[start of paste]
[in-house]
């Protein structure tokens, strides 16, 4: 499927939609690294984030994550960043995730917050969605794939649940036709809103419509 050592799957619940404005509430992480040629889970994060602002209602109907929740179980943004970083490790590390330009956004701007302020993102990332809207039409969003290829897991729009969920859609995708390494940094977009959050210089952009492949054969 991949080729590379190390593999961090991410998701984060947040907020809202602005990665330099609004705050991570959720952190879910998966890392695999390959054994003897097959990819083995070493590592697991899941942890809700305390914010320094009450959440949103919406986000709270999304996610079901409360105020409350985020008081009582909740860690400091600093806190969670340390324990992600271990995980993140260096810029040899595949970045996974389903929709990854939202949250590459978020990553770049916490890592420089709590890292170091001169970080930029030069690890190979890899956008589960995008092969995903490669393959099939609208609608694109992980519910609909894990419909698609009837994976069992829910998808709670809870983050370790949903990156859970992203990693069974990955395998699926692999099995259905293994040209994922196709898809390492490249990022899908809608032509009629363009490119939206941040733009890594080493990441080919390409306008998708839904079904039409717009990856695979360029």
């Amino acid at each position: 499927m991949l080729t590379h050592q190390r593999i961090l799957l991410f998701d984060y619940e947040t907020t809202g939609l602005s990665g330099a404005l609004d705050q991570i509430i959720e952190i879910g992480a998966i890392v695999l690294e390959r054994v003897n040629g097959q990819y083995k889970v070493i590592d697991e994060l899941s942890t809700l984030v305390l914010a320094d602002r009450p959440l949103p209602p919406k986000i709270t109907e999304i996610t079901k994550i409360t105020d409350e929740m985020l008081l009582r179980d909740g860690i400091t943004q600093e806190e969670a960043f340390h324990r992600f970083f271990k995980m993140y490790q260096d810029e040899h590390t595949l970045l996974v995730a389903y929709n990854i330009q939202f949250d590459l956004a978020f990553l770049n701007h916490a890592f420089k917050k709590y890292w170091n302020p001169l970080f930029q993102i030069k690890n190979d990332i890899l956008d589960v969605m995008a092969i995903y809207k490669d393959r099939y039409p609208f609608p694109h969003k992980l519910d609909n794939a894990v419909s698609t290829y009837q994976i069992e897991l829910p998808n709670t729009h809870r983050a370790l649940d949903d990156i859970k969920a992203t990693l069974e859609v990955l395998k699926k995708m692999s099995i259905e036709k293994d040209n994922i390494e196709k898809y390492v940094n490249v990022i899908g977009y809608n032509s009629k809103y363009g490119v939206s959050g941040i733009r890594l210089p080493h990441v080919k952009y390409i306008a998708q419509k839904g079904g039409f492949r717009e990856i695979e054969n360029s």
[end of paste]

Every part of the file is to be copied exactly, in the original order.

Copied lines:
[in-house]
């Protein structure tokens, strides 16, 4: 499927939609690294984030994550960043995730917050969605794939649940036709809103419509 050592799957619940404005509430992480040629889970994060602002209602109907929740179980943004970083490790590390330009956004701007302020993102990332809207039409969003290829897991729009969920859609995708390494940094977009959050210089952009492949054969 991949080729590379190390593999961090991410998701984060947040907020809202602005990665330099609004705050991570959720952190879910998966890392695999390959054994003897097959990819083995070493590592697991899941942890809700305390914010320094009450959440949103919406986000709270999304996610079901409360105020409350985020008081009582909740860690400091600093806190969670340390324990992600271990995980993140260096810029040899595949970045996974389903929709990854939202949250590459978020990553770049916490890592420089709590890292170091001169970080930029030069690890190979890899956008589960995008092969995903490669393959099939609208609608694109992980519910609909894990419909698609009837994976069992829910998808709670809870983050370790949903990156859970992203990693069974990955395998699926692999099995259905293994040209994922196709898809390492490249990022899908809608032509009629363009490119939206941040733009890594080493990441080919390409306008998708839904079904039409717009990856695979360029």
């Amino acid at each position: 499927m991949l080729t590379h050592q190390r593999i961090l799957l991410f998701d984060y619940e947040t907020t809202g939609l602005s990665g330099a404005l609004d705050q991570i509430i959720e952190i879910g992480a998966i890392v695999l690294e390959r054994v003897n040629g097959q990819y083995k889970v070493i590592d697991e994060l899941s942890t809700l984030v305390l914010a320094d602002r009450p959440l949103p209602p919406k986000i709270t109907e999304i996610t079901k994550i409360t105020d409350e929740m985020l008081l009582r179980d909740g860690i400091t943004q600093e806190e969670a960043f340390h324990r992600f970083f271990k995980m993140y490790q260096d810029e040899h590390t595949l970045l996974v995730a389903y929709n990854i330009q939202f949250d590459l956004a978020f990553l770049n701007h916490a890592f420089k917050k709590y890292w170091n302020p001169l970080f930029q993102i030069k690890n190979d990332i890899l956008d589960v969605m995008a092969i995903y809207k490669d393959r099939y039409p609208f609608p694109h969003k992980l519910d609909n794939a894990v419909s698609t290829y009837q994976i069992e897991l829910p998808n709670t729009h809870r983050a370790l649940d949903d990156i859970k969920a992203t990693l069974e859609v990955l395998k699926k995708m692999s099995i259905e036709k293994d040209n994922i390494e196709k898809y390492v940094n490249v990022i899908g977009y809608n032509s009629k809103y363009g490119v939206s959050g941040i733009r890594l210089p080493h990441v080919k952009y390409i306008a998708q419509k839904g079904g039409f492949r717009e990856i695979e054969n360029s």